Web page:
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Mad dogs and fly fishermen?

STEVE KYLE returned this weekend from the semi-frozen and damp islands of Haida Gwaii, where he caught some steelhead and froze his tail off. Note that there is snow in the background. Submitted photo

STEVE KYLE returned this weekend from the semi-frozen and damp islands of Haida Gwaii, where he caught some steelhead and froze his tail off. Note that there is snow in the background. Submitted photo

By Bill Lynch

The sun is shining outside, and I’m writing this column from the warm and secure comfort of my home office. If I had followed my friend and fellow fly fisher Steve Kyle this week, it would be a freezing rain outside and my entire body would be colder than a well-digger’s behind.

I dearly love fly fishing and I am willing to go almost anywhere to find a good trout or steelhead stream, but even as crazy as I am about fishing, I don’t follow my buddy Kyle sometimes.

So he sent me this report Monday from Haida Gwaii, an island on the west coast of British Columbia populated mostly by the Haida people. It is more popularly known as one of the Queen Charlotte Islands. It is still winter there but that hasn’t stopped Kyle from fishing. Here is his report:

Day 1

“Hi from Haida Gwaii, Land of Enchantment:

“This place is beautiful, really beautiful and also really cold, but despite having snow on the ground, wading in water with a temp of 36.5 degrees, air temp just a bit higher and leaky waders, it was a good day. I landed one steelhead of about six pounds and had a couple of good grabs. My fishing partner landed two with the largest being about 15 pounds.

“The Copper River is the smallest steelhead river I have ever fished, smaller than the Truckee River in most parts. My guess is that it’s about 40 feet across at its maximum width, which makes long casts unnecessary, but you really need to have a large repertoire of casts or be able to make one up on the spot if you are to be successful as the trees, snags, overhead branches and sunken logs are everywhere, eager to eat even your best of casts. For the most part, the runs between the logjams and fallen trees are numerous but short in length and can be fished is just a few minutes to a half hour, max. We move from place to place along an old logging road that follows the river which makes access to the water easy.”

Day 2

“Ran out of gas tonight. Busted my ass sliding down icy goat trails to the water and climbing back out when done. Took a ferry over to another island and had a great time but nobody home in the water (no fish) – but it’s a great place and there is adventure aplenty.”

Day 3

“It’s been raining most of the last day and night but it’s warmed up a bit because of the rain which is nice but, the water is still only about 6 degrees above freezing, which keeps your toes and testicles whining for warmer climes.

“Had a dandy day today. Hooked six, kept four on … for a while, and landed one … a beautiful male of about 14 pounds. My guide, Steve, is a very nice young guy who has a degree in fish biology and is working on a master’s.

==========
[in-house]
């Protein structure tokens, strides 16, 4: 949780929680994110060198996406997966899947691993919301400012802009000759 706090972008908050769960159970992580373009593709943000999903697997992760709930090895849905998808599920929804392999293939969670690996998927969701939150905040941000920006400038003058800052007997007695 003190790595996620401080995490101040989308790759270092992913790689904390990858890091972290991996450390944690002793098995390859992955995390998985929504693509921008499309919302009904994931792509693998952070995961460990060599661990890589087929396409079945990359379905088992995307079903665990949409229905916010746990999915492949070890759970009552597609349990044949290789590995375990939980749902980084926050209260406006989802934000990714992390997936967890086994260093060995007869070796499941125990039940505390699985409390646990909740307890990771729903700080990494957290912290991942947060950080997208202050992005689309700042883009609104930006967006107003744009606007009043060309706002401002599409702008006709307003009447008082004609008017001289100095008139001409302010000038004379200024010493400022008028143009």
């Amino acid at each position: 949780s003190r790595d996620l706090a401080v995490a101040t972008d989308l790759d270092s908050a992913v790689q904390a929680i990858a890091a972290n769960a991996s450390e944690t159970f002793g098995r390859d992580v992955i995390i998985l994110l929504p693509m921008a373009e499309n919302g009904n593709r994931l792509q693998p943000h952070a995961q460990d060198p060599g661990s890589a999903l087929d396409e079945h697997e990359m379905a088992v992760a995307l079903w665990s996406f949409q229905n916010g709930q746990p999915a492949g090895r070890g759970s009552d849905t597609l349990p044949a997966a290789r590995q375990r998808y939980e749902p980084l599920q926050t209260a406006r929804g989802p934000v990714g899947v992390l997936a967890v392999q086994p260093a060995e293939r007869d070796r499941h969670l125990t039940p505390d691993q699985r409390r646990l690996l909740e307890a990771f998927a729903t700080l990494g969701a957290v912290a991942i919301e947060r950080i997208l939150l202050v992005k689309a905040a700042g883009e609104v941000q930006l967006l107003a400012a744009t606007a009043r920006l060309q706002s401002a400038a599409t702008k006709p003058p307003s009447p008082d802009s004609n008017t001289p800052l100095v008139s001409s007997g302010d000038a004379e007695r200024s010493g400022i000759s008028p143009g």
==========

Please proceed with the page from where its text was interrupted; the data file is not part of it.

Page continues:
“These forest trails are difficult but outstandingly beautiful. So full of ferns, moss, spruce, hemlock and cedar that you expect Frodo and a bunch of Hobbits to jump out from behind a tree at any moment. As beautiful as they are, they require a nimble step in getting to the river as some of the trails are very steep and still snow or ice covered which means some butt sliding to get down them.”

•••

IN THE REPORT on my sojourn at the Fly Fishing Show in Pleasanton two weeks ago, I mentioned that one of the exhibitors who captured my imagination was Tenkara USA. I sent a copy of my column to Tenkara, and received a nice reply, which adds to my information about the remarkable and rapid growth in tenkara-style fishing in the USA.

Tenkara USA (tenkarausa.com) was founded in 2009 by Daniel Galhardo, of San Francisco, who became enamored with tenkara fly fishing while visiting Japan in 2008. He brought his discovery and enthusiasm back to his hometown and Tenkara USA was born. Daniel has studied with several of the Japanese masters of this art, made numerous videos and converted many diehard fly fishers to the tenkara method, including some well-known fishing writers and outdoor equipment celebrities like Yvon Chouinard, the founder of Patagonia. Daniel sent me a link to a very nice video clip on the sport. You can find it at tenkarausa.com/aboutusa.php. There are a lot of other really cool videos on Daniel’s site that explain all about tenkara fishing. Check them out.

The 31st annual Al’s Ark Striper Derby takes place tomorrow, Saturday, and Sunday, March 15 and 16, with local registration at Steiner’s Tavern on First Street West, along with registering at Sweeney’s Sport Store, 1537 Imola Ave., Napa, and Napa Sea Ranch, 3333 Cuttings Wharf Road, Napa.

In addition to cash prizes for the largest striper and sturgeon, there are also special divisions for women and kids. Entry fees are $30 for adults and $15 for kids under 15. All fish will be weighed at Cuttings Wharf Boat Ramp both days between 4:30 and 5 p.m. Call Ron Church at 938-0133 for more information.

High winds have kept angling to a minimum this week in the Bay and on the coast. It should calm down by this weekend and there should be good sturgeon fishing on the Bay and fair to good sand dab and dungeness crab action off the coast. Halibut will also start showing up in the Bay this week.

Clear Lake and Lake Berryessa bass fishing is picking up as the water warms. When the wind stops, action will improve.

The California Department of Fish and Wildlife is reminding every angler who purchased mort coast steelhead and salmon tag to return them to the CDFW in a timely manner. A tag return form can be found online at dfg.ca.gov/fish/Fishing/Monitoring/FTag.